Parasha Mishpatim — Confronting Hatred

Early this February, four Muslim women rang the door to our synagogue. Alzeena Saleem, Sabrina Zubair, Saima Mussani and Seema Zafar were extremely alarmed and upset about the recent spate of bomb threats called in to Jewish Community Centers throughout the United States. Over the course of three days in January, forty eight JCCs in twenty seven states received nearly 60 bomb threats. One news agency reported that the caller said a plastic explosive bomb had been planted in the facility and that “a large number of Jews are going to be hurt.” The threats caused evacuations from Jewish Community Centers, many of which housed programs for preschoolers. Several Centers saw students withdrawn from their early childhood education programs. Alzena, Saleem, Saima and Seema apparently could not sit by. They wanted to check in on us, their Jewish neighbors, and offer their support. That morning they came to our synagogue bearing flowers, goodies, and a note to our congregation.

“Thank you for making our community and our country richer,” they wrote. America is great and will continue to prosper because of our diversity. We support all of you. We will overcome hate. Love, Naperville Aurora Community American Muslim Moms”.

I imagine that Alzena, Saleem, Saima and Seema came to the synagogue that morning not only to express their love for their neighbors and their dismay at the hatred directed against Jewish communities across the United States. I suspect that they came because they realize that these series of threats represented more than a hate crime against the Jewish religion. They realize that an assault on any one group is an assault on us all. An injury inflicted on any one group in our country tears at the fabric of this nation as a whole. In our nation, children and adults alike are aware that expressions of hate, of intolerance, of exclusion, constitute a blow to the fundamental ideal, articulated in the Pledge of Allegiance: “one nation, under G-d, indivisible, with liberty and justice for all”. The bigots, the racists and haters among us want to pit some of us against others of us and thereby divide us; the bigots, the racists and haters want to use their freedom to deprive us of our freedom. They want us to forget that G-d has implanted the spark of holiness into each of us — “You shall be holy, because I am holy,” says G-d. We are called upon to act upon the holiness that is in our hearts, to “love thy neighbor as thyself” and to treat our fellow human beings with utmost respect, sensitivity, and compassion.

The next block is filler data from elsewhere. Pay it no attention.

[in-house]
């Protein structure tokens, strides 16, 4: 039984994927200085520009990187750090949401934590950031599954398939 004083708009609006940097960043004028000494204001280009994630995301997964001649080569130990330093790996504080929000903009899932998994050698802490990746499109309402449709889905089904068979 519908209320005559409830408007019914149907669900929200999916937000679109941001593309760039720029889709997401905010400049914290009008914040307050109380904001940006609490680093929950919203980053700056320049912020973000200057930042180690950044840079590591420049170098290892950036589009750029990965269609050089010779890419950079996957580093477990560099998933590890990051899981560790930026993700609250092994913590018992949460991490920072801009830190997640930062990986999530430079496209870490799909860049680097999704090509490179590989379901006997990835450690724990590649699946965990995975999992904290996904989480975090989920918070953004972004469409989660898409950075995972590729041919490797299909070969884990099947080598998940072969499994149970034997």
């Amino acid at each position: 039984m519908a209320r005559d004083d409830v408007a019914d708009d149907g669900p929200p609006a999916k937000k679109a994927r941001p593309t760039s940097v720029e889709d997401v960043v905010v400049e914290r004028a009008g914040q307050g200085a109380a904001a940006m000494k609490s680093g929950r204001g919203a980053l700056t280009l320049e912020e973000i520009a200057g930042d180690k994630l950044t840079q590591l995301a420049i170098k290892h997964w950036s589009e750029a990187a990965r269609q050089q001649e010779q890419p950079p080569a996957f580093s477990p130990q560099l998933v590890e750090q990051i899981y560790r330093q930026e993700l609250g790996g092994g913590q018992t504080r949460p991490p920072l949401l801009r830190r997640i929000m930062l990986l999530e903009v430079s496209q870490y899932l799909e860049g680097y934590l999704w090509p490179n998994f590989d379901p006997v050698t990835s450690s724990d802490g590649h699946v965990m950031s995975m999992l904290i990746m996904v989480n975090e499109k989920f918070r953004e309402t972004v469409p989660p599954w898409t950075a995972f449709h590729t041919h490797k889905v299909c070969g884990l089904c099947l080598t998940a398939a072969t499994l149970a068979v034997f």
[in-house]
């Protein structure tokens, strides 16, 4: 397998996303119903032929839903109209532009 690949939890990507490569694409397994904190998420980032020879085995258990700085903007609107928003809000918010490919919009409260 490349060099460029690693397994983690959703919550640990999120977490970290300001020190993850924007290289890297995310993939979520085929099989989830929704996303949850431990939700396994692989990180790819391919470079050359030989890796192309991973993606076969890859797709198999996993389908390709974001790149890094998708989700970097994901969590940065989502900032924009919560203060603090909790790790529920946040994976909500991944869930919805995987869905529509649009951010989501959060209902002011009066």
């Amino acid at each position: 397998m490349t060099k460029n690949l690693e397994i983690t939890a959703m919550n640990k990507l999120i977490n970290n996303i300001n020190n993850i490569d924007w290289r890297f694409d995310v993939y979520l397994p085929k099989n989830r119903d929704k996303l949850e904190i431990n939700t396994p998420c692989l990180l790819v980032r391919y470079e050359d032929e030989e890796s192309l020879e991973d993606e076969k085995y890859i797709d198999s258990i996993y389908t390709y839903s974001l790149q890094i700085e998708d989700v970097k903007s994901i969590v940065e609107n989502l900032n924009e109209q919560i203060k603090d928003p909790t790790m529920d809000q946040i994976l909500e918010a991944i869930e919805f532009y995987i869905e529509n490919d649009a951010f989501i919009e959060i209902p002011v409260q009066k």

In this week’s Torah reading we have the mitzvah, “You shall not oppress a stranger, for you know the very life of the stranger, having yourselves been strangers in the land of Egypt.” The importance of this mitzvah, which is at the heart of our tradition, is of such magnitude that the Torah repeats it, in one way or another, 35 more times. G-d wants us to treat those who are different from us – whether a different race, nationality, religion, gender or sexual orientation, whether they are young or aged, rich or poor, able bodied or disabled –with the same compassion and respect as we would want to be treated ourselves.

We live in troubling times. We see antisemitism alive and well on college campuses, and we are deeply disturbed. We see African American churches attacked and burned in the United States and we are horrified. We see anti – Muslim hate crimes rise 67% last year in our nation, and we are outraged. Although Jews constitute less than 2% of the population in our country, we are the targets of over 50% of the hate crimes directed against religious groups. Abroad we have witnessed 100,000 Christians in the Middle East, Africa, and Asia murdered because of their religion. In Syria, in Yemen, and in many African countries we see hundreds of thousands of innocent Muslims killed or raped or kidnapped in seemingly endless wars.

So what can we do? We need to meet hatred with love, wherever and whenever hatred rears its ugly head. The first thing that we can do is show up, as those four women showed up at the door of our synagogue a few weeks ago, as 25 Congregation Beth Shalom members showed up at the Islamic Center of Naperville this afternoon in a show of support for the Muslim community. Secondly, we need to step up, as Temple B’nai Israel of Victoria, Texas did recently when a fire of unknown origin destroyed the Victoria Islamic Center. The members of Temple B’nai Israel promptly gave the mosque the keys to their synagogue so they would have a place to worship; step up, as residents of Whitefish, Montana did recently when hundreds gathered in sub-zero temperature to protest the harassment of Jewish citizens by neo-Nazis and White Supremacists. Third, we all need to speak up. We need to raise our voices, as individuals and as communities, in our houses of worship, in our schools and in our neighborhoods. We need to raise our voices in the name of love, inclusivity, solidarity, hope, unity, equality and peace.

Shabbat Shalom